by Julie Roy
Ethnolinguist Christine Jourdan and members of her FCAR research team,
Pierre Maranda and Sylvie Poirier, of Université Laval, together
with a team of experts from the Musée de la Civilisation du Québec,
have brought multimedia and anthropology together for a new Web site on
The work, the product of a collaborative effort of academics, curators
and computer programmers, has earned the team several awards.
ECHO (Encyclopédie Culturelle Hypermédia de lOcéanie/Cultural
Hypermedia Encyclopedia of Oceania) was conceived by Maranda and Jourdan
around 1993. With two consecutive FCAR grants, a CRSH bursary and funding
from the Canadian and French governments, among others, the project was
set to begin. It linked anthropologists who, like Jourdan, were specialists
in Oceania, the islands of the Pacific.
Defining central cultural
ECHOs goal was to create a new, encyclopedic approach by using the
terms and concepts of Oceanias people. The researchers made use
of concepts borrowed from neuroscience and semiotics to develop their
own architecture based on the concept of attractors and attraction
basins, clusters of meaning that gravitate around an attractor.
Anthropologists from around the world selected terms that were defined
as central to the cultures of Oceania. About 400 of them became attractors.
Out of them, the team developed attraction basins with words relating
to the main attractors. Graphics-wise, this looks a little bit like an
Wantok is one of those attractors. It is the pidgin word for one-talk,
meaning the act of coming together and sharing one language, mainly in
plantation and urban contexts. Wantok is the centre of an attraction basin
in which related terms are linked with knots and threads. Such knots include
housing, family, friends, etc. Each
term in the attraction basin opens up to a new page of information, accompanied
by audio clips, photos and sometimes, short movies.
While looking for concrete applications of this research, Jourdan and
her colleagues entered into a partnership with the Musée de la
Civilisation, in Quebec City, which had the infrastructure necessary to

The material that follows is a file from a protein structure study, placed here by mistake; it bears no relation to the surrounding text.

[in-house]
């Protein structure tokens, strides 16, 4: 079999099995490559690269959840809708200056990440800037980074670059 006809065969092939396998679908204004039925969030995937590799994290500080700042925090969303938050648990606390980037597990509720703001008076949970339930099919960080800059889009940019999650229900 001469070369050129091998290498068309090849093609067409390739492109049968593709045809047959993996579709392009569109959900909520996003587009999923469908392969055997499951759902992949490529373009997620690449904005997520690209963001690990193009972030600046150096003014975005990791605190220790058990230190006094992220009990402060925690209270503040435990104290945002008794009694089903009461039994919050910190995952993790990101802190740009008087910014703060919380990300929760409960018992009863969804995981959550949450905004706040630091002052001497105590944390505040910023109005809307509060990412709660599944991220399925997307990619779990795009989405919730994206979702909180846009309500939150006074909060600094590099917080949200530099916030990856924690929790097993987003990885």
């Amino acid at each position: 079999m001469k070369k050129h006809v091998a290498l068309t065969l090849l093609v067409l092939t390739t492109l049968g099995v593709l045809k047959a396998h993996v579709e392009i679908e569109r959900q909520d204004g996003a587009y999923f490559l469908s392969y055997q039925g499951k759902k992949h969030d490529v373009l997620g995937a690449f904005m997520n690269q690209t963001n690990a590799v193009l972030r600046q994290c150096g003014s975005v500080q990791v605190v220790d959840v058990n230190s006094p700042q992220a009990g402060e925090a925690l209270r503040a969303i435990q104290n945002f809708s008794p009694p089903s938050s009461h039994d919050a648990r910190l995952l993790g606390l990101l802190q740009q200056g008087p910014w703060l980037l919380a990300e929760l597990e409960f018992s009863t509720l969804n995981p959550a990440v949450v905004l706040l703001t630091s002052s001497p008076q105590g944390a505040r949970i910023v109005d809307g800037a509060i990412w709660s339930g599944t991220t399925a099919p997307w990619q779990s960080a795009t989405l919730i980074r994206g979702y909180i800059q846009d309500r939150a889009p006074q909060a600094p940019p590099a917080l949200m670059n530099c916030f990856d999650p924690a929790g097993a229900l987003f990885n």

implement ECHO in the form of a virtual exhibition showcasing their collection
of objects from the region. Thats how Peuple des eaux, gens des
îles (Habitants of waters, people of the islands) came to be.
The project for the museum an ECHO prototype shows only
three attractors: wantok, house and ancestors.
This is only the tip of the iceberg. ECHO aims at describing 400
attractors, Jourdan said. The challenge here is to find an interface
that can accommodate 400 attractors in the same fashion as the existing
Web site does with only three. We have started working with computer
science specialists here at Concordia [Peter Grogono and Gregory Butler]
and have been working on a grant application to take the project further
and find the best way to do just that.
ECHO has also won the prestigious 2001 gold MIM for the education category.
This award is given through the Marché International du Multimedia
(thus MIM) to outstanding achievements using multimedia.
Jourdan, an associate professor in Concordias Department of Sociology
and Anthropology, is fully aware of the new possibilities multimedia can
bring to her field.
Multimedia has become a new way to represent anthropology. It enables
us to popularize information and to make it more accessible. I even use
it in the classes I teach, and the students like it very much.
The Musée de la Civilisation is hosting the ECHO prototype with
the three attractors through the www.oceanie.org
Web site until 2003. There is also a possibility that this enclyclopedia
might be published as a CD-ROM, but nothing has been confirmed yet.